It should be pointed out that the study design contains considerable demand characteristics. Instructing a participant to take on an attitude of non-judging acceptance cues the participant that less reaction is expected. This demand characteristic may account for the ratings. It is less likely, though, that it could account for differential brain activations. Of course, demand characteristics probably have their effects by altering brain processing of the conditions.
Regardless, these findings are interesting and demonstrate that a brief mindfulness instruction is sufficient to alter the participants’ experiences of and the responses of their brains to neutral and negative experiences. In addition, the instruction appears to be sufficient to alter the experience of and brain activity to painful stimuli. This suggest that the mindful acceptance instruction produced an improved ability to regulate emotional reactions and experiences of pain and the brains responses to these conditions.
It has been repeatedly demonstrated in prior research that mindfulness improves emotion regulation and reduces pain perception. So, the present findings are compatible with prior findings. The contribution of the present study is the demonstration that a brief instruction and training in taking on an attitude of mindful acceptance is sufficient to produce these effects. It remains for future research to determine if this instruction is sufficient to alter real world reactions.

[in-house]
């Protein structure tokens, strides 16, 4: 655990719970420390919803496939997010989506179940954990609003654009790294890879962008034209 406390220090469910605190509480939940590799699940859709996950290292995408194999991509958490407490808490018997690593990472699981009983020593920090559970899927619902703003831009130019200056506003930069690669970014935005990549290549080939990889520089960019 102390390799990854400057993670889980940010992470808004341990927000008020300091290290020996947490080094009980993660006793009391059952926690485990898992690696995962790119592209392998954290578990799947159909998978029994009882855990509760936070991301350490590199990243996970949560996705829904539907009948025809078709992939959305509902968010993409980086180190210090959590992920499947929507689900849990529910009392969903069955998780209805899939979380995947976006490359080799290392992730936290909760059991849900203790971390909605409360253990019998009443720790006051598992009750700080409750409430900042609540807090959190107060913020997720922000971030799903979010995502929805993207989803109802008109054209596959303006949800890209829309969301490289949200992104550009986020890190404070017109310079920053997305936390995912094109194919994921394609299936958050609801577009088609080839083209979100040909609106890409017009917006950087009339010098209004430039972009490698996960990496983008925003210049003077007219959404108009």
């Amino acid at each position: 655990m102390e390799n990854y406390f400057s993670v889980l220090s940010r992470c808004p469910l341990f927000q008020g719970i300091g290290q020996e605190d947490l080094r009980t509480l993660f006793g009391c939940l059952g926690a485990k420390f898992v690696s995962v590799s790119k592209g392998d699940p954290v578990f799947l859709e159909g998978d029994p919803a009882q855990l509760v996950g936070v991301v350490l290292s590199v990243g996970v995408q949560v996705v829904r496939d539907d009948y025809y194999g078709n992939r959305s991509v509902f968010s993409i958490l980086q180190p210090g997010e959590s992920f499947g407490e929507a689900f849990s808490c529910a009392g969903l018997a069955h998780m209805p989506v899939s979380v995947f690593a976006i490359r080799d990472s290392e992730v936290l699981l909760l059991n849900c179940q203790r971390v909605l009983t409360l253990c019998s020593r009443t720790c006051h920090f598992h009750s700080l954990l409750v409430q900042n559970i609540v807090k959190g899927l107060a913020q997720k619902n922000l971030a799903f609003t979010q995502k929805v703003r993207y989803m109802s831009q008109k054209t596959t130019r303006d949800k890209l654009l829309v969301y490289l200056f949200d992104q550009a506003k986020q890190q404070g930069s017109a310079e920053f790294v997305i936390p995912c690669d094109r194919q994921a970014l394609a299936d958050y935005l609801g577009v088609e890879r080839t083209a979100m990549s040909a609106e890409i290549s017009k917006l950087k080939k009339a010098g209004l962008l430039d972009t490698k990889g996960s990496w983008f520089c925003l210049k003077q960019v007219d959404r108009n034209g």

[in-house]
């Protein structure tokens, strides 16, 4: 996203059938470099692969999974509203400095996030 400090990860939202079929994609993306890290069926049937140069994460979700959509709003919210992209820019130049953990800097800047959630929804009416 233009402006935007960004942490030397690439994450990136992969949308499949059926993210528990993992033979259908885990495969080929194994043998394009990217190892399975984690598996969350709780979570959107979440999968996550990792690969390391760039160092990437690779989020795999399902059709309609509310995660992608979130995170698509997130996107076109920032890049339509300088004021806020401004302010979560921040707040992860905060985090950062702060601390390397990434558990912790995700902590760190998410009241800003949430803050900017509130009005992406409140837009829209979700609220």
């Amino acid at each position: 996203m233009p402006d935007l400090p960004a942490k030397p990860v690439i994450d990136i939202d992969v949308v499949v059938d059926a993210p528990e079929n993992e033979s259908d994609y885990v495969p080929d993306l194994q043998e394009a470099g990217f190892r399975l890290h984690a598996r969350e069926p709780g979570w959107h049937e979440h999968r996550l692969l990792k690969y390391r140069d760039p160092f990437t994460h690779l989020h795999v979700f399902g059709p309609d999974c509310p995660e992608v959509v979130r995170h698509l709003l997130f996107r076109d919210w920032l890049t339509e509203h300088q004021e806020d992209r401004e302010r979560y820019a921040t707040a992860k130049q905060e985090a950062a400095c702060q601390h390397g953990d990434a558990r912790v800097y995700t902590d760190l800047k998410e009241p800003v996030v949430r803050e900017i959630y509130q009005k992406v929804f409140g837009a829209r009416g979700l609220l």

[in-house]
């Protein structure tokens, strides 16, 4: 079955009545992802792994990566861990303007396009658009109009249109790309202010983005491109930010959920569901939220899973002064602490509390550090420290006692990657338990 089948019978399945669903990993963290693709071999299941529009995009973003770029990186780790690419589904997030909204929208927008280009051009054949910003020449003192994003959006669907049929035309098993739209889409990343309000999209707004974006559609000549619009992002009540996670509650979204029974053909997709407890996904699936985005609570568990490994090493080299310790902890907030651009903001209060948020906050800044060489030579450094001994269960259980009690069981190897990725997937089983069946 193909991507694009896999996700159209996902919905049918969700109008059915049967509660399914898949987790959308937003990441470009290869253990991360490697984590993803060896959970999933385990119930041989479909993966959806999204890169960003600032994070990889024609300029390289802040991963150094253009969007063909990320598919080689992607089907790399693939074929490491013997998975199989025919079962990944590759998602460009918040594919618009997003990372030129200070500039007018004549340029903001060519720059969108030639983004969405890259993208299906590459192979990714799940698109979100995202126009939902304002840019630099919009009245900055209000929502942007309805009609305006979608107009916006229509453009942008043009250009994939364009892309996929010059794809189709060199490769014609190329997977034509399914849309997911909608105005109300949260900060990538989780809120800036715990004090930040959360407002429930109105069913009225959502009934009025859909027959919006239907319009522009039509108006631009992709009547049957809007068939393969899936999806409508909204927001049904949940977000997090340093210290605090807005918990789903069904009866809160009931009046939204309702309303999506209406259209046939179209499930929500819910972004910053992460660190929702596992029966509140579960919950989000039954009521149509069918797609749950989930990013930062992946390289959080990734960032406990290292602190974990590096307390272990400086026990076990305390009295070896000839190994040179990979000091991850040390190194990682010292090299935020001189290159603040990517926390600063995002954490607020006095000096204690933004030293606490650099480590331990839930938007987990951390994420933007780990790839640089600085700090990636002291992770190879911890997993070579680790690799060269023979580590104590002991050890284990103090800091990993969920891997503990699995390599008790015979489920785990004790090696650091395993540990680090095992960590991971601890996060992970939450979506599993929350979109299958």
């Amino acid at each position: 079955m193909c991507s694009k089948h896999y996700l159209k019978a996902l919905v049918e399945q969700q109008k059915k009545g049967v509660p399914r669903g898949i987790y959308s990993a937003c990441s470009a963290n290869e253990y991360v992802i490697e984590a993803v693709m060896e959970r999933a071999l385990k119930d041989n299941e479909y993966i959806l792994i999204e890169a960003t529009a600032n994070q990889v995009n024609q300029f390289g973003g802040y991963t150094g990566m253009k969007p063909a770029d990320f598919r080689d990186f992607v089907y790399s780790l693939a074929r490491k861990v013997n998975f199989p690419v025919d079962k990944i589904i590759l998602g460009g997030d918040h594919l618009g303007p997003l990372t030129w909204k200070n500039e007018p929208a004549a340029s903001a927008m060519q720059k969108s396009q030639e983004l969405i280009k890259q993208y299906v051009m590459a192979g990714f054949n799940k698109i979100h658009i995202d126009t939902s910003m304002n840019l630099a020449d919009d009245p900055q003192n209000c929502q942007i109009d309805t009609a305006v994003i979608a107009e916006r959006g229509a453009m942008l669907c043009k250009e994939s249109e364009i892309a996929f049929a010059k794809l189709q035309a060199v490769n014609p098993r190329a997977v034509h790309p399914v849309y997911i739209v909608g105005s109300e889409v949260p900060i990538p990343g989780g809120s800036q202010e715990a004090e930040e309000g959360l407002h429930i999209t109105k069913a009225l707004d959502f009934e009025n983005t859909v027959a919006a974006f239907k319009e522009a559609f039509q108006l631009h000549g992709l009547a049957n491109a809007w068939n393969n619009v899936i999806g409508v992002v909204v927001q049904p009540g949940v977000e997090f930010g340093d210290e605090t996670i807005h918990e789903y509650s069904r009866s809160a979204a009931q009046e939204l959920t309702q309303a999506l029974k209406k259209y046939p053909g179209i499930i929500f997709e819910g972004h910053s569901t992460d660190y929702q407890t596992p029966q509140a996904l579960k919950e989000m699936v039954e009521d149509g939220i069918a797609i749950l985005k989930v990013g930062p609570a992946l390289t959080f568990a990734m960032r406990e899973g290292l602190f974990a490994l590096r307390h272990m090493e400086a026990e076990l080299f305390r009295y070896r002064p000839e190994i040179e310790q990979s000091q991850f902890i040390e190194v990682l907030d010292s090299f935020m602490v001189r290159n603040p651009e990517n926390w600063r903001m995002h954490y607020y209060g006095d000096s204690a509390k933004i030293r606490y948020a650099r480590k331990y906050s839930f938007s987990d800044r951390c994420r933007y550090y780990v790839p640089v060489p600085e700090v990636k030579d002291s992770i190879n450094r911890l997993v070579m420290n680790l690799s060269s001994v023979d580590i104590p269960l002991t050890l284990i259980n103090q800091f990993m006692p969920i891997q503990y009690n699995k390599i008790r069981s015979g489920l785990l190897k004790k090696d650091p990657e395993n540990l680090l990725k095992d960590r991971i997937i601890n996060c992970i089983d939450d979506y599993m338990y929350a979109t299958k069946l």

So, improve emotion regulation and reduce pain with mindful acceptance.
“The ability to stay in the moment when experiencing pain or negative emotions suggests there may be clinical benefits to mindfulness practice in chronic conditions as well — even without long meditation practice.” – Hedy Kober
CMCS – Center for Mindfulness and Contemplative Studies
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Kober, H., Buhle, J., Weber, J., Ochsner, K. N., & Wager, T. D. (2019). Let it be: mindful acceptance down-regulates pain and negative emotion. Social cognitive and affective neuroscience, 14(11), 1147–1158. https://doi.org/10.1093/scan/nsz104
Mindfulness training ameliorates clinical and self-report measures of depression and chronic pain, but its use as an emotion regulation strategy—in individuals who do not meditate—remains understudied. As such, whether it (i) down-regulates early affective brain processes or (ii) depends on cognitive control systems remains unclear. We exposed meditation-naïve participants to two kinds of stimuli: negative vs. neutral images and painful vs. warm temperatures. On alternating blocks, we asked participants to either react naturally or exercise mindful acceptance. Emotion regulation using mindful acceptance was associated with reductions in reported pain and negative affect, reduced amygdala responses to negative images and reduced heat-evoked responses in medial and lateral pain systems. Critically, mindful acceptance significantly reduced activity in a distributed, a priori neurologic signature that is sensitive and specific to experimentally induced pain. In addition, these changes occurred in the absence of detectable increases in prefrontal control systems. The findings support the idea that momentary mindful acceptance regulates emotional intensity by changing initial appraisals of the affective significance of stimuli, which has consequences for clinical treatment of pain and emotion.